What does it mean for a service or good to cost zero dollars? This was once a straightforward question: if you paid nothing for it, it was free. But “free” has apparently been redefined. In case you thought the days of triggering presidential tweets were behind us, the White House tweeted over the weekend: “The cost of the Build Back Better Agenda is $0. The President’s plan won’t add to our national deficit and no one making under $400,000 per year will see their taxes go up a single penny. It’s fully paid for by ensuring big corporations and the very wealthy pay their fair share.”
The argument here, such as it is, is that Democrats’ ambitious reconciliation bill, originally slated to contain $3.5 trillion in federal spending over ten years, won’t cost anything—because it will be paid for with taxes on high earners and corporations and by taking money from other places in the budget. This is absurd: if you buy a car with cash instead of a loan, it still costs more than zero. Money spent on free community college is money not being spent somewhere else; low interest rates or not, we still live in a world of finite resources.
The White House’s assertion of the bill’s cost is not credible. Even the original $3.5 trillion figure (now getting negotiated down) assumed that the bill’s supposedly critical new programs—a child allowance, pre-K, and dental care—will last only for a few years. For example, the proposal to expand Medicare to cover dental benefits isn’t set to kick in until 2028. And the budget projections extend only ten years, thus assuming that these benefits will eventually expire.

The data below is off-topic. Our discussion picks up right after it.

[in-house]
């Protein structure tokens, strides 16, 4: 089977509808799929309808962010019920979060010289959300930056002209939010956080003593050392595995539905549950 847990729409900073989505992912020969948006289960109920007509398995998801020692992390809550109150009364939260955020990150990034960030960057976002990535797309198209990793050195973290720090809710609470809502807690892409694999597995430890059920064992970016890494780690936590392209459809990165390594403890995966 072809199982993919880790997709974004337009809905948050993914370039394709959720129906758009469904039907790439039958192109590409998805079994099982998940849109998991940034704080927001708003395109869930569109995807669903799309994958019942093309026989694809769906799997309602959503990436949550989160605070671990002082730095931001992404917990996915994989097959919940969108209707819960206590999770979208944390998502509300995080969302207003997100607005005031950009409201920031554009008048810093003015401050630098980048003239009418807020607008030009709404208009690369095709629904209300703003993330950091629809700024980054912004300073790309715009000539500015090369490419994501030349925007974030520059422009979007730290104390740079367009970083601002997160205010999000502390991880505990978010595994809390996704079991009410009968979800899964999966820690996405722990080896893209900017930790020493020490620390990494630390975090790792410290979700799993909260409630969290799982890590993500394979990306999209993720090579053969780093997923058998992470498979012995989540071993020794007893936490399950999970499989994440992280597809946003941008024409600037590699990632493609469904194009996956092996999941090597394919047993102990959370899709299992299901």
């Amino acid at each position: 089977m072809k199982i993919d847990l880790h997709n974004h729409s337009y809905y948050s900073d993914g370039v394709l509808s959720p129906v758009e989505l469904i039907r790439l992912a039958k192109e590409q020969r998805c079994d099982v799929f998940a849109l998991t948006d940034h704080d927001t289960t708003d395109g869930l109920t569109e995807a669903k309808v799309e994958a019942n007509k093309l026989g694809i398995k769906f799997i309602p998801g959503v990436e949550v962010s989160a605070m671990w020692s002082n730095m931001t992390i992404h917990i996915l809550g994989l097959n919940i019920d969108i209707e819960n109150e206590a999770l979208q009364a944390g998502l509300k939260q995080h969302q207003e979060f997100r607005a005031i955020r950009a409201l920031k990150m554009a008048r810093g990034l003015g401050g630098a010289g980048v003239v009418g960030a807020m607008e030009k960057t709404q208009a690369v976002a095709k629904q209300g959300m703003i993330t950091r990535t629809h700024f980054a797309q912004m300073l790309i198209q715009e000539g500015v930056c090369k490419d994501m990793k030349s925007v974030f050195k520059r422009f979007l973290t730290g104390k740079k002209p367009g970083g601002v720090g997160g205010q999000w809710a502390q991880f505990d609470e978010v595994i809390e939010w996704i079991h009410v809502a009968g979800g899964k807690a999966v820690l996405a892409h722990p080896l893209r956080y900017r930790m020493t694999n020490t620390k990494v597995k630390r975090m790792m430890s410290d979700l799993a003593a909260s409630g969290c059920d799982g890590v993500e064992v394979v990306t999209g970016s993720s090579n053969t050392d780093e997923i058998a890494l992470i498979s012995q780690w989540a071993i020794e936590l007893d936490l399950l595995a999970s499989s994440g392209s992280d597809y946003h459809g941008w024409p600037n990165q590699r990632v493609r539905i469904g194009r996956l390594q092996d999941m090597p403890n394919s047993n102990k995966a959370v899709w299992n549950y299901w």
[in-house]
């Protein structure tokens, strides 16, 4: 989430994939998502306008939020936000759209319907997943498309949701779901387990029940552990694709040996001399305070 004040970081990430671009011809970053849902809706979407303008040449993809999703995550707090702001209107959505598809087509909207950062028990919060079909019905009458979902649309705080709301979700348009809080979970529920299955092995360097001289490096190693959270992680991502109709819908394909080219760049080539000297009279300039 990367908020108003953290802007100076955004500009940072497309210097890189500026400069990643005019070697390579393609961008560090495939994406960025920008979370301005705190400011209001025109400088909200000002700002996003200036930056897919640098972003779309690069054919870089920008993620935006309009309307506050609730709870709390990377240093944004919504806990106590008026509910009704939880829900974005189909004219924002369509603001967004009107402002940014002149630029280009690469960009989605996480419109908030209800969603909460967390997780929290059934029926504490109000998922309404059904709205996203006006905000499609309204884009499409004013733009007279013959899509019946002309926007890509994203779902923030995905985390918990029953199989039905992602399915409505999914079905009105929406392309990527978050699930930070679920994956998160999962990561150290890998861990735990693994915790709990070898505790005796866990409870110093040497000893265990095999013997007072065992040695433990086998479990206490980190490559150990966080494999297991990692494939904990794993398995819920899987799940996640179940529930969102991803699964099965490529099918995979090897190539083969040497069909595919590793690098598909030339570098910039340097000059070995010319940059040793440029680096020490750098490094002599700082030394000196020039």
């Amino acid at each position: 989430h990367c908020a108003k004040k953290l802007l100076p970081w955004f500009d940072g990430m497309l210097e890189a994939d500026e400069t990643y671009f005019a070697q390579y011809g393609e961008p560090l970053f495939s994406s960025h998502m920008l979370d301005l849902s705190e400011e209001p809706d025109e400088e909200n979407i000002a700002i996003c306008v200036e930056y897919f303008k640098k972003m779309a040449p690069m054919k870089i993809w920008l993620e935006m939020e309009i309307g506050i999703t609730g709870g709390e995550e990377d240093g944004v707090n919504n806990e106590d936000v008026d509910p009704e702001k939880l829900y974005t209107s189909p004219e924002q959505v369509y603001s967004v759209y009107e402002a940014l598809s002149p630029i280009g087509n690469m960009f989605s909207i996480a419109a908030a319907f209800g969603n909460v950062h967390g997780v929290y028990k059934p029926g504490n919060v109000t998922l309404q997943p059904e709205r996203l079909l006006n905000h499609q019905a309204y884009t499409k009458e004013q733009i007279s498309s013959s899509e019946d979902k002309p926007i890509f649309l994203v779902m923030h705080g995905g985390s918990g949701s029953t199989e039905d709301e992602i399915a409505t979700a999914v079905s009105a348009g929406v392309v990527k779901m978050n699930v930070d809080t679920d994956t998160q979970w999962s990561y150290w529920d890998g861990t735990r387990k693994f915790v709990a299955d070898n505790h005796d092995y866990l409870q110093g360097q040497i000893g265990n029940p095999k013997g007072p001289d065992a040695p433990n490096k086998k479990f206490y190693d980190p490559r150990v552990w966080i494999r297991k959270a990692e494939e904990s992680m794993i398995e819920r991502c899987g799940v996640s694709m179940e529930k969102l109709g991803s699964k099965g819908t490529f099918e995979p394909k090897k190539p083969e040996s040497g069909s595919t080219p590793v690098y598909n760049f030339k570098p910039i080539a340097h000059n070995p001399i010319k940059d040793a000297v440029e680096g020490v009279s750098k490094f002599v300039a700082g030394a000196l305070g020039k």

Without these accounting gimmicks, the free lunch suddenly looks more expensive. This isn’t building a bridge while interest rates are low; Build Back Better aims to introduce ongoing entitlements that will be funded even if rates go up or the economy stumbles. Eventually, the government will need lots of tax revenue to pay for it—and corporations and high earners will respond to higher taxes the way they always do. If we want a European-size welfare state, we’ll need to pay European-size taxes, and that includes low and middle earners.
Bigger government doesn’t just mean higher direct taxes. Taking money from high earners and corporations is not costless. Corporate taxes are borne, at least partially, by workers (via lower wages) and by consumers (via higher prices). A bigger government presence in the economy can mean a less dynamic economy with less investment and innovation, as well as slower improvement to our standard of living. Social spending also risks worsening inflation, hurting low earners who live on tight budgets.
For Build Back Better, size is the point. The individual programs may appear popular at first glance, but how they are implemented has gotten less attention. A healthy and transparent debate about how to spend our resources, what programs we want and need, the proper size of government, and the trade-offs involved in social policy would not make Build Back Better more popular. The Biden administration seems to get this—so rather than reckon with Americans about the true nature of its agenda, the White House is choosing deception.
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